A rest-full ‘way of being’

Rest

I’ve been thinking about imposed rest. Can you actually impose rest? Or is it that we require a change in our immediate activity and / or remain in a particular place?

Thought of in this way, the imposition for rest relates to activity and place, rather than our ‘way of being’. We can limit and change activity and place, but we are powerless to enforce ‘rest’.

We influence the openness of our ‘way of being’ toward rest. We make every day decisions about our appointments and tasks for the day that influence the restfulness of our way of being.

As we make decisions we can enable or limit the opportunity for being full of rest, ‘rest-full’. Our decision making, or lack of decision making, influences ‘how’ we are and ‘how’ experience relationships that are near to us.

Just as we need days of rest, I think we also need to find restful ways of being in our everyday lives.

I’m heading home today from five days of intravenous medication in hospital. The infection in my ear has been dealt to and is returning to normal.

In my time in hospital I have reviewed four research proposals, answered my emails, and given thought to my week ahead. While this might sound busy, I’ve actually enjoyed these activities, in the knowledge that the school of education has many wonderful leaders who are building the school in my absence.

As I come to leave this place, my thoughts are with Pauline, fishing, driving, second hand shops in Strathalbyn, our extended family of five children and our four beautiful grandchildren. (That’s right, there’s no activity or space for work, administration, or any form of work related reading). This is how I reach for restful ways of being this weekend.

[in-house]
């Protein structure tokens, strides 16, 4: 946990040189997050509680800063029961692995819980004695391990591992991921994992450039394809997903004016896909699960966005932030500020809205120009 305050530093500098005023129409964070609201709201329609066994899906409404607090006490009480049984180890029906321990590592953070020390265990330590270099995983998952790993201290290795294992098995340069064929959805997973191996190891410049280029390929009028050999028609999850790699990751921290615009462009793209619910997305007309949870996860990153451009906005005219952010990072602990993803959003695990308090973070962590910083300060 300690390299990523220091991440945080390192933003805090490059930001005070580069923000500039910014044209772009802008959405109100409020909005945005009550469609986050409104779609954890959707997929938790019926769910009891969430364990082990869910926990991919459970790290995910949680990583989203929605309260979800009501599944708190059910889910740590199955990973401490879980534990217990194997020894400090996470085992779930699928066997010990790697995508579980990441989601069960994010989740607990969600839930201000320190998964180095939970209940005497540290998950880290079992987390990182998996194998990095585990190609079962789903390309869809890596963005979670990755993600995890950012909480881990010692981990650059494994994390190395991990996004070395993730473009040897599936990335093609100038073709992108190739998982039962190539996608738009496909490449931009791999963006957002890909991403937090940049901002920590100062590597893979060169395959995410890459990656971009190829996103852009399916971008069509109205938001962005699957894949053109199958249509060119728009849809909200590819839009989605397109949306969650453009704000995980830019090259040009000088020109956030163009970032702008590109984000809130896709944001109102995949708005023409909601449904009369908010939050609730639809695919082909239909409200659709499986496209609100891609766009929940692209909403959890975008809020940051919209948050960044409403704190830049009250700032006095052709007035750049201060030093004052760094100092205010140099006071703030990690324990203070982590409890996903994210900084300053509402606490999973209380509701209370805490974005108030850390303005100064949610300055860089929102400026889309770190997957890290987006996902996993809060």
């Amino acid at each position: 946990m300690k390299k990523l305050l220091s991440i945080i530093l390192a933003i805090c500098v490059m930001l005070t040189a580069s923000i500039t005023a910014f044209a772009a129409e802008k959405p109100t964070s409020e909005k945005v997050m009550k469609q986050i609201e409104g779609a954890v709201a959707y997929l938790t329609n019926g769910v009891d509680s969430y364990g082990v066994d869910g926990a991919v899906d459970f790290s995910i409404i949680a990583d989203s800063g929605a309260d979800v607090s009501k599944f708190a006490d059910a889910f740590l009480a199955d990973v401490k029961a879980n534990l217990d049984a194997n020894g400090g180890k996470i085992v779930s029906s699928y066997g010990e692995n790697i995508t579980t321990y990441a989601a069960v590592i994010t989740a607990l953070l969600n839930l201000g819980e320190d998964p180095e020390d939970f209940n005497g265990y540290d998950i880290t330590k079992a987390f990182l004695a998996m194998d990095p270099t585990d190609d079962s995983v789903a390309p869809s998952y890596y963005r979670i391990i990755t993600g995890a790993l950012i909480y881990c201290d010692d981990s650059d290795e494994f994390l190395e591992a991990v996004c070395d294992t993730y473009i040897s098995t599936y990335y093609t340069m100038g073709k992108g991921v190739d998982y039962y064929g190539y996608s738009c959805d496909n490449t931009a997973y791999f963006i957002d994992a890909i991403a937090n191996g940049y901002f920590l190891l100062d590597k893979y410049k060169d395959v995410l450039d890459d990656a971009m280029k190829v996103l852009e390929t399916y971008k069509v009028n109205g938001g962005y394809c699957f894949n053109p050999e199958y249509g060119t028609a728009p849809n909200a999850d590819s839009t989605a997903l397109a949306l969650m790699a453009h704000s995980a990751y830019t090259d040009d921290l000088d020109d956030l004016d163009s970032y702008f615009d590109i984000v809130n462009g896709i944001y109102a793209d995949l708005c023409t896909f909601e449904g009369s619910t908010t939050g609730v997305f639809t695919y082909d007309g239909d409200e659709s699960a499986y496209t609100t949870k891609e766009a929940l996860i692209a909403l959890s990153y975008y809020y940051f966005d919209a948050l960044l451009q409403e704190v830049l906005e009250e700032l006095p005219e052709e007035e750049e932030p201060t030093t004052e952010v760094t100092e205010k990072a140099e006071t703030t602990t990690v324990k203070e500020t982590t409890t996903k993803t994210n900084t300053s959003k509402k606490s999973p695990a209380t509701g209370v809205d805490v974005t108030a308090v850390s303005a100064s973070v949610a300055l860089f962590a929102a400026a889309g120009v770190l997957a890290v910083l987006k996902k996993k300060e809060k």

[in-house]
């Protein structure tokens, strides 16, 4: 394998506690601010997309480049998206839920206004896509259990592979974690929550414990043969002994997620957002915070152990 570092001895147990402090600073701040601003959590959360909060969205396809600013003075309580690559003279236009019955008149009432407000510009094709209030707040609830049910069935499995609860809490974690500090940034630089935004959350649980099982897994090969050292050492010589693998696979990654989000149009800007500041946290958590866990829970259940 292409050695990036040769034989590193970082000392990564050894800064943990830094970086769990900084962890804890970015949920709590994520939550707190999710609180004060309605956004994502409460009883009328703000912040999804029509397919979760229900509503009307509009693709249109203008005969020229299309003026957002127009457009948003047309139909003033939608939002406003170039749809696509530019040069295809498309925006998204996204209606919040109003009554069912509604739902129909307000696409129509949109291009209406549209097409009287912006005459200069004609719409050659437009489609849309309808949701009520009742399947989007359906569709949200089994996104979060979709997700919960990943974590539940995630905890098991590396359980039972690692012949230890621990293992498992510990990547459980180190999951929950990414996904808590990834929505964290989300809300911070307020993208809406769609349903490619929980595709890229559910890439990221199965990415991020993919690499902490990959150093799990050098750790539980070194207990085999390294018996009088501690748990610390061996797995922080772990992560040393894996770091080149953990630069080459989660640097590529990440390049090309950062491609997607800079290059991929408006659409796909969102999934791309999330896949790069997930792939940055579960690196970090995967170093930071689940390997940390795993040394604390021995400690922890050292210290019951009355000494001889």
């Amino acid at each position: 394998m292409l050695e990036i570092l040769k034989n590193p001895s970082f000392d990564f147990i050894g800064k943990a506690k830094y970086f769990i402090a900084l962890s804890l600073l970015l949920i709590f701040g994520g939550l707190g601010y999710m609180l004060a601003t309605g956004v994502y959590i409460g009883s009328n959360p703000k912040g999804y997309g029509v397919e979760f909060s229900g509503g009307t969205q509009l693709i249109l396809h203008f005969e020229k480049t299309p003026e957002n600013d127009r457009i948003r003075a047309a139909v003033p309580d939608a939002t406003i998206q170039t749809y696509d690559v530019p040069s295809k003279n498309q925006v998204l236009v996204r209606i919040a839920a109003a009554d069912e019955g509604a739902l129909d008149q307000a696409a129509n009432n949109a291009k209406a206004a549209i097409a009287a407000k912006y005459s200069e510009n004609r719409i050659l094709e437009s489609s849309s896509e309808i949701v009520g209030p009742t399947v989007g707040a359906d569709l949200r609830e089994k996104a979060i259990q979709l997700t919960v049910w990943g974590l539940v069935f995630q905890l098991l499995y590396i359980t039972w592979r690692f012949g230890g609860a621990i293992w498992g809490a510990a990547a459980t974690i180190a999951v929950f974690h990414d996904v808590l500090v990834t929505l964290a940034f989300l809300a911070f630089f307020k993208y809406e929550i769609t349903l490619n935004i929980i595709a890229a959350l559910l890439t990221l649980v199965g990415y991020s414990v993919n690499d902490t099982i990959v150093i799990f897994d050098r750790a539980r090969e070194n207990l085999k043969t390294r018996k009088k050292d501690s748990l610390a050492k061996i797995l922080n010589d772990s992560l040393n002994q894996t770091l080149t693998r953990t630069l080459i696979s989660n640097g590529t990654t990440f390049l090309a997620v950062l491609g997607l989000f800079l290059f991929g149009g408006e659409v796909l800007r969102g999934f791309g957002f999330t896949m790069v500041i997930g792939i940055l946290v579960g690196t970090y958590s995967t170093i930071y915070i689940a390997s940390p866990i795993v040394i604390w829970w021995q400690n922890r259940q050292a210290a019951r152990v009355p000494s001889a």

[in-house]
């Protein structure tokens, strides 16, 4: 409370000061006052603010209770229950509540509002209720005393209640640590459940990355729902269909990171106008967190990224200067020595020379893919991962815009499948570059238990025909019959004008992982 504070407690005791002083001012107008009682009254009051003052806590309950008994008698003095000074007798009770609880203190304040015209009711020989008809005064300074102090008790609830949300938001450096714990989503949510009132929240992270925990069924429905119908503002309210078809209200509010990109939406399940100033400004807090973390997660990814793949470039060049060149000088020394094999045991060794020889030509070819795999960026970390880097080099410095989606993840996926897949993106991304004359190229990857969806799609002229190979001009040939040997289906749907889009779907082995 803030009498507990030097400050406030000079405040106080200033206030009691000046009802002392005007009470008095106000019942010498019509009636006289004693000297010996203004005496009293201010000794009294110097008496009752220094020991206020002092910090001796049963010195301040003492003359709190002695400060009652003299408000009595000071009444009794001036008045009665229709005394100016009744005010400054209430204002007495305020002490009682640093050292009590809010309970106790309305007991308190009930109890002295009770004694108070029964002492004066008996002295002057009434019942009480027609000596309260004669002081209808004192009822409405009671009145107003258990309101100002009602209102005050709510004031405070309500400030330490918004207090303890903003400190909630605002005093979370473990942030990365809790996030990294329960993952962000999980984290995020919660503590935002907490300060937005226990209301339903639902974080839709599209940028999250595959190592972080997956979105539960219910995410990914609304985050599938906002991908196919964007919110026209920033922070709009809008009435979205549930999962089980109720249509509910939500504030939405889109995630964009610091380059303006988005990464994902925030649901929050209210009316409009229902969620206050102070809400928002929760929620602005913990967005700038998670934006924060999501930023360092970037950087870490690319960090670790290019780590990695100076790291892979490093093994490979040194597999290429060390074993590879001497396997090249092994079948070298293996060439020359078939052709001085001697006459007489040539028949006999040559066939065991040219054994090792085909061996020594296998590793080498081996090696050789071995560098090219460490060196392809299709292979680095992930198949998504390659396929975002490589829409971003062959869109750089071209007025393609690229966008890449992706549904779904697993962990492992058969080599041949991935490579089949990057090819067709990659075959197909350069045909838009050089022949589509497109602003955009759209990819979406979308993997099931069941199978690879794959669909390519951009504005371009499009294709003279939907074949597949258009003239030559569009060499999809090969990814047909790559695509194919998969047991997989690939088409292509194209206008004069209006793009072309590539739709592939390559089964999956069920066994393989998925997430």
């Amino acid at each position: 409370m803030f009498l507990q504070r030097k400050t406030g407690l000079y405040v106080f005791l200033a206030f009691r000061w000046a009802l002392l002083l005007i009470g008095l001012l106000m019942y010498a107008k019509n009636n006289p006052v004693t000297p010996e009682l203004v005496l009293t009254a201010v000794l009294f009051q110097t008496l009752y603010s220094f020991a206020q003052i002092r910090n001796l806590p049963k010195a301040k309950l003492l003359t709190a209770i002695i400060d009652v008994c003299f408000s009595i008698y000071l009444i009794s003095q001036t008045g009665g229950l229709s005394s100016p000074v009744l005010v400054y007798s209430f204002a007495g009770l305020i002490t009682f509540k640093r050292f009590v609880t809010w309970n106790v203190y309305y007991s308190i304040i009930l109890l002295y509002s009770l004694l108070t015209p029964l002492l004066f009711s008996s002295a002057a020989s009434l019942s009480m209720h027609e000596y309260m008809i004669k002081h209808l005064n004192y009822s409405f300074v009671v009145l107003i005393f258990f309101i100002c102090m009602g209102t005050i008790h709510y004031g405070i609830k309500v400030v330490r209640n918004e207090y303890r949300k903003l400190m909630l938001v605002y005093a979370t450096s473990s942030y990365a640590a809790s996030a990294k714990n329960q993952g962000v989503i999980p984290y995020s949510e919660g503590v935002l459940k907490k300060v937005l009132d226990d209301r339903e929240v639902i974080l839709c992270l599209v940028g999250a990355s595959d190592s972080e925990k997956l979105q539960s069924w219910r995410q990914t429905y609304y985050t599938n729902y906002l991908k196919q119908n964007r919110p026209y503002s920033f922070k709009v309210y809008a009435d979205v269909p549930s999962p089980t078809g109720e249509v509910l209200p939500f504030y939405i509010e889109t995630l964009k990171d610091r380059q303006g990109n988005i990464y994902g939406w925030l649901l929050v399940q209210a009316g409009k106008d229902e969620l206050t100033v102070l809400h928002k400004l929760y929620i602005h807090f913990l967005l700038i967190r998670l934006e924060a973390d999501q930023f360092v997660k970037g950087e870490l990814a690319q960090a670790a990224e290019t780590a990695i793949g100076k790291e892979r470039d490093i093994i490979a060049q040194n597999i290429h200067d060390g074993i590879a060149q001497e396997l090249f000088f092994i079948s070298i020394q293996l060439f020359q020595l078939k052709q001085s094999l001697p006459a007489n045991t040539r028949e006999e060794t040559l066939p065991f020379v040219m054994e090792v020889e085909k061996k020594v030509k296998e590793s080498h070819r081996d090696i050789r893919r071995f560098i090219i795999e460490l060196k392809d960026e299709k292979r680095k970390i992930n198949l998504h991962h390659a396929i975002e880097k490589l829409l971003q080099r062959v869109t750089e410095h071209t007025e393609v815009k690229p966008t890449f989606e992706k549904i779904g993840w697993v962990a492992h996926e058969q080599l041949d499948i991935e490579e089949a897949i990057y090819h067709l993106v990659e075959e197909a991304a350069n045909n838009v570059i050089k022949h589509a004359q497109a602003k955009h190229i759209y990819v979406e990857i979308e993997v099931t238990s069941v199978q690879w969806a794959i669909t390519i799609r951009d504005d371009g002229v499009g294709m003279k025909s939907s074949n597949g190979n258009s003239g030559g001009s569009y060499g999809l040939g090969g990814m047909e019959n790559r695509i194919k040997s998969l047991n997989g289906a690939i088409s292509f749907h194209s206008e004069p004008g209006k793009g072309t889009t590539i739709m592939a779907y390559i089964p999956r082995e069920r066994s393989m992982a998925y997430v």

David

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2 Responses to A rest-full ‘way of being’

  1. Anton Visser says:

    Hello David, trust you are feeling better after leaving hospital. Re-assuring to read your thoughts on rest – it’s certainly given us something to chew on here at Portside Christian College.
    Regards,
    Anton Visser

    • dlgiles1 says:

      Thanks Anton.

      I’ve been wondering about ‘rest’ as a characteristic within our everyday roles. All too often, we think of rest as being ‘after’ our daily ‘doing’. Is there a ‘resting’ that is not just physical and which is found in our approach to our everyday way of being at work?

      For example, a way of being that ‘rests’ in the knowledge and resoluteness of a particular course of action, or perhaps rests in the knowledge that we have no idea of what to do, except that as a leader we need to be fully involved, improvising towards solutions that work for a greater good.

      So my thanks Anton for provoking me to ponder (phenomenologically) while resting horizontally

      Have a rest-full day

      David

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